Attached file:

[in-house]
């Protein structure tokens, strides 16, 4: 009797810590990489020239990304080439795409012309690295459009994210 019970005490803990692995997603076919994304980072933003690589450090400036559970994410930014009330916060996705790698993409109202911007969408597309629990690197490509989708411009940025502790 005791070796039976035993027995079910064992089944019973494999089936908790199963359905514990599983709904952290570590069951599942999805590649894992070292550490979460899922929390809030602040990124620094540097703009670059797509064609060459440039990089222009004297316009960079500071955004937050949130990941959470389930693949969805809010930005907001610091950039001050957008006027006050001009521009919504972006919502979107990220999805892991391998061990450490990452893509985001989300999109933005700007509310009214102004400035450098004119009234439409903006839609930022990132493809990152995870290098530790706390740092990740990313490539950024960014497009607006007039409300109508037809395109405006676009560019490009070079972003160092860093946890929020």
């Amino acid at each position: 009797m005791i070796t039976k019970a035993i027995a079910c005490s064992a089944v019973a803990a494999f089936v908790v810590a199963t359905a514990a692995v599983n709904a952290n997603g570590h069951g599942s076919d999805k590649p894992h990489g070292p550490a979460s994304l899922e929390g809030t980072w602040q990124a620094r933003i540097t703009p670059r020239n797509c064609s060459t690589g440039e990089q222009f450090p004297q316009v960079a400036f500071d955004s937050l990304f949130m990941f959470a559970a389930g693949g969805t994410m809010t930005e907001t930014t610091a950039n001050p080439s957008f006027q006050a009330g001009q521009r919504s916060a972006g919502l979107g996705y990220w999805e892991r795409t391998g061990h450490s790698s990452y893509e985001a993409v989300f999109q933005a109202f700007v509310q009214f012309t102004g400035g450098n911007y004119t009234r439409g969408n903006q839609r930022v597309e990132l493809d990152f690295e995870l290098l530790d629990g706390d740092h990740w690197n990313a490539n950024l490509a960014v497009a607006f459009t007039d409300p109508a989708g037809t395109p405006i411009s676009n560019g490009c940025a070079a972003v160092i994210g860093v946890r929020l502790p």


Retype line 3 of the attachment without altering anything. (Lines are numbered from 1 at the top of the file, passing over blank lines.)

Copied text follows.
């Amino acid at each position: 009797m005791i070796t039976k019970a035993i027995a079910c005490s064992a089944v019973a803990a494999f089936v908790v810590a199963t359905a514990a692995v599983n709904a952290n997603g570590h069951g599942s076919d999805k590649p894992h990489g070292p550490a979460s994304l899922e929390g809030t980072w602040q990124a620094r933003i540097t703009p670059r020239n797509c064609s060459t690589g440039e990089q222009f450090p004297q316009v960079a400036f500071d955004s937050l990304f949130m990941f959470a559970a389930g693949g969805t994410m809010t930005e907001t930014t610091a950039n001050p080439s957008f006027q006050a009330g001009q521009r919504s916060a972006g919502l979107g996705y990220w999805e892991r795409t391998g061990h450490s790698s990452y893509e985001a993409v989300f999109q933005a109202f700007v509310q009214f012309t102004g400035g450098n911007y004119t009234r439409g969408n903006q839609r930022v597309e990132l493809d990152f690295e995870l290098l530790d629990g706390d740092h990740w690197n990313a490539n950024l490509a960014v497009a607006f459009t007039d409300p109508a989708g037809t395109p405006i411009s676009n560019g490009c940025a070079a972003v160092i994210g860093v946890r929020l502790p």